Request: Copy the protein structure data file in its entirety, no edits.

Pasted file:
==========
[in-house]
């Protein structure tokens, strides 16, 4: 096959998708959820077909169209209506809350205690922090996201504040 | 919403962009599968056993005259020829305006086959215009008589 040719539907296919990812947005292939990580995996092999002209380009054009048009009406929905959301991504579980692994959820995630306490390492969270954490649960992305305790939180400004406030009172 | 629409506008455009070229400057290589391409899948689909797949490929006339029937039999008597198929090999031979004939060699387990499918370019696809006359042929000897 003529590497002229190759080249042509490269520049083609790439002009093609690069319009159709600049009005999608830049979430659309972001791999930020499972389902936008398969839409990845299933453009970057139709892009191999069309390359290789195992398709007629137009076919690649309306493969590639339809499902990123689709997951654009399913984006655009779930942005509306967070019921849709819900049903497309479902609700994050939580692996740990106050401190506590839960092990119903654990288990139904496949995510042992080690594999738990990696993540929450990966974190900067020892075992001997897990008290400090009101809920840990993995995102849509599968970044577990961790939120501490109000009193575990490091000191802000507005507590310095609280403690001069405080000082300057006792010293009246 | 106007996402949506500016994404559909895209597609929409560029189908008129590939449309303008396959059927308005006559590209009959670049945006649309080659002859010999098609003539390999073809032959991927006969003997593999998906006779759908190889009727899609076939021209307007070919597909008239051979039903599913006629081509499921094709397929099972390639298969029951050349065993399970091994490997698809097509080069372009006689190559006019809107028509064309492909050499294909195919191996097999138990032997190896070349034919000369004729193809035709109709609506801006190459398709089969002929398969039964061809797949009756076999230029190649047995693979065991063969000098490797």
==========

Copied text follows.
[in-house]
């Protein structure tokens, strides 16, 4: 096959998708959820077909169209209506809350205690922090996201504040 | 919403962009599968056993005259020829305006086959215009008589 040719539907296919990812947005292939990580995996092999002209380009054009048009009406929905959301991504579980692994959820995630306490390492969270954490649960992305305790939180400004406030009172 | 629409506008455009070229400057290589391409899948689909797949490929006339029937039999008597198929090999031979004939060699387990499918370019696809006359042929000897 003529590497002229190759080249042509490269520049083609790439002009093609690069319009159709600049009005999608830049979430659309972001791999930020499972389902936008398969839409990845299933453009970057139709892009191999069309390359290789195992398709007629137009076919690649309306493969590639339809499902990123689709997951654009399913984006655009779930942005509306967070019921849709819900049903497309479902609700994050939580692996740990106050401190506590839960092990119903654990288990139904496949995510042992080690594999738990990696993540929450990966974190900067020892075992001997897990008290400090009101809920840990993995995102849509599968970044577990961790939120501490109000009193575990490091000191802000507005507590310095609280403690001069405080000082300057006792010293009246 | 106007996402949506500016994404559909895209597609929409560029189908008129590939449309303008396959059927308005006559590209009959670049945006649309080659002859010999098609003539390999073809032959991927006969003997593999998906006779759908190889009727899609076939021209307007070919597909008239051979039903599913006629081509499921094709397929099972390639298969029951050349065993399970091994490997698809097509080069372009006689190559006019809107028509064309492909050499294909195919191996097999138990032997190896070349034919000369004729193809035709109709609506801006190459398709089969002929398969039964061809797949009756076999230029190649047995693979065991063969000098490797």